Nordic countries The Nordic countries (also known as the Nordics or ''Norden''; literal translation, lit. 'the North') are a geographical and cultural region in Northern Europe and the Atlantic Ocean, North Atlantic. It includes the sovereign states of Denmar ...
speaking Swedish have the opportunity to use their native language when interacting with official bodies in other Nordic countries without being liable for interpretation or translation costs.


Regulatory bodies

The Swedish Language Council (''Språkrådet'') is the regulator of Swedish in Sweden but does not attempt to enforce control of the language, as for instance the ''
Académie française An academy (Attic Greek: Ἀκαδήμεια; Koine Greek Ἀκαδημία) is an institution of secondary education, secondary or tertiary education, tertiary higher education, higher learning (and generally also research or honorary membershi ...
'' does for French. However, many organizations and agencies require the use of the council's publication ''Svenska skrivregler'' in official contexts, with it otherwise being regarded as a ''de facto'' orthographic standard. Among the many organizations that make up the Swedish Language Council, the
Swedish Academy The Swedish Academy ( sv, Svenska Akademien), founded in 1786 by King Gustav III of Sweden, Gustav III, is one of the Swedish Royal Academies, Royal Academies of Sweden. Its 18 members, who are elected for life, comprise the highest Swedish lang ...
(established 1786) is arguably the most influential. Its primary instruments are the spelling dictionary '' Svenska Akademiens ordlista'' (''SAOL'', currently in its 14th edition) and the dictionary ''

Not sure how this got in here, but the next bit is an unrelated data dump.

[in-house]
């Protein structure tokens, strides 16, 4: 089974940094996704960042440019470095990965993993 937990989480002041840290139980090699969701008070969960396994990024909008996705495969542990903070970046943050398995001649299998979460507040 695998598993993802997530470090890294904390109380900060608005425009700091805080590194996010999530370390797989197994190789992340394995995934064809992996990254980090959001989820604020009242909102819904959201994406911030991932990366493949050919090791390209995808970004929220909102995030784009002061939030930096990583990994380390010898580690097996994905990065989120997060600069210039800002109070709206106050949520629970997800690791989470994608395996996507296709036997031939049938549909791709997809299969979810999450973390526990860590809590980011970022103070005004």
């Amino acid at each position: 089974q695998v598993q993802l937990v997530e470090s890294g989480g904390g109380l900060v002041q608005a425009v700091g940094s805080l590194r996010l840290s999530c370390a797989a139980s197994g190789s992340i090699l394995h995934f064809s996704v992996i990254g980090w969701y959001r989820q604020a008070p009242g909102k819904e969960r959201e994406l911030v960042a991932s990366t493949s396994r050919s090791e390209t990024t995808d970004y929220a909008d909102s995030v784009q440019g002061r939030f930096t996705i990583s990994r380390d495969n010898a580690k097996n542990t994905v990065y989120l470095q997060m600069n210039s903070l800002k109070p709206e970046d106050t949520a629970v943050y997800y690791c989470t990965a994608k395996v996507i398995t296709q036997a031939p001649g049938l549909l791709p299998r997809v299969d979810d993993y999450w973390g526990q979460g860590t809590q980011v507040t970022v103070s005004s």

Svenska Akademiens Ordbok A complete set of ''Svenska Akademiens ordbok'', as of late 2014. The majority of the volumes remain unbound in this set. ''Svenska Akademiens ordbok'' (), abbreviated SAOB, is a dictionary A dictionary is a listing of lexemes from the lex ...
'', in addition to various books on grammar, spelling and manuals of style. Although the dictionaries have a
prescriptive Linguistic prescription, or prescriptive grammar, is the establishment of rules defining preferred usage The usage of a language is the ways in which its written language, written and spoken language, spoken variations are routinely employed ...
element, they mainly describe current usage. In Finland, a special branch of the
Research Institute for the Languages of Finland The Institute for the Languages of Finland,, from which the shortened name ''Kotus'' is derived, smn, Päikkieennâm kielâi tutkâmkuávdáš, se, Ruovttueatnan gielaid guovddáš, sms, Dommjânnmlaž ǩiõli kõõskõs, rom, Finnosko tšimbe ...
has official status as the regulatory body for Swedish in Finland. Among its highest priorities is to maintain intelligibility with the language spoken in Sweden. It has published ''Finlandssvensk ordbok'', a dictionary about the differences between Swedish in Finland and Sweden.


Language minorities in Estonia and Ukraine

From the 13th to 20th century, there were Swedish-speaking communities in Estonia, particularly on the islands (e. g.,
Hiiumaa Hiiumaa (, ) is the second largest island An island (or isle) is an isolated piece of habitat that is surrounded by a dramatically different habitat, such as water. Very small islands such as emergent land features on atolls can be called ...
, Vormsi,
Ruhnu Ruhnu ( sv, Runö; german: Runö; lv, Roņu sala) is an Estonian island in the Gulf of Riga in the Baltic Sea. It is administratively part of Saare County but is geographically closer to the Latvian mainland. At , it has currently fewer than 100 ...
; in Swedish, known as ''Dagö'', ''Ormsö'', ''Runö'', respectively) along the coast of the Baltic, communities that today have all disappeared. The Swedish-speaking minority was represented in